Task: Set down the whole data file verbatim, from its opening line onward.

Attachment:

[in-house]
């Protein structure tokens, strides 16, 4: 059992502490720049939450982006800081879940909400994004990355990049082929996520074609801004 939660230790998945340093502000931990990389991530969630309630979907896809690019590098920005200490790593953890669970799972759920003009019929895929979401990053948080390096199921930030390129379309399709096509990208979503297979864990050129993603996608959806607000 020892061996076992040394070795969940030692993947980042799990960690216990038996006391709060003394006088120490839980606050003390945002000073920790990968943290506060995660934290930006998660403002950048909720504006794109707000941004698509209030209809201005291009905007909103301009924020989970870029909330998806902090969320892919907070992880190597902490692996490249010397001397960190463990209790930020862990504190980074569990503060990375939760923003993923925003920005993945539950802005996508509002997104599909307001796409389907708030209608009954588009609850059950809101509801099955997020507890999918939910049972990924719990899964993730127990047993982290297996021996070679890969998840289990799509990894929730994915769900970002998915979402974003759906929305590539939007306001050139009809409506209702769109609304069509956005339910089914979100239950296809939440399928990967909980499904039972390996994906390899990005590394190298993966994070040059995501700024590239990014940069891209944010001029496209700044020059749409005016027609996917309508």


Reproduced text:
[in-house]
């Protein structure tokens, strides 16, 4: 059992502490720049939450982006800081879940909400994004990355990049082929996520074609801004 939660230790998945340093502000931990990389991530969630309630979907896809690019590098920005200490790593953890669970799972759920003009019929895929979401990053948080390096199921930030390129379309399709096509990208979503297979864990050129993603996608959806607000 020892061996076992040394070795969940030692993947980042799990960690216990038996006391709060003394006088120490839980606050003390945002000073920790990968943290506060995660934290930006998660403002950048909720504006794109707000941004698509209030209809201005291009905007909103301009924020989970870029909330998806902090969320892919907070992880190597902490692996490249010397001397960190463990209790930020862990504190980074569990503060990375939760923003993923925003920005993945539950802005996508509002997104599909307001796409389907708030209608009954588009609850059950809101509801099955997020507890999918939910049972990924719990899964993730127990047993982290297996021996070679890969998840289990799509990894929730994915769900970002998915979402974003759906929305590539939007306001050139009809409506209702769109609304069509956005339910089914979100239950296809939440399928990967909980499904039972390996994906390899990005590394190298993966994070040059995501700024590239990014940069891209944010001029496209700044020059749409005016027609996917309508």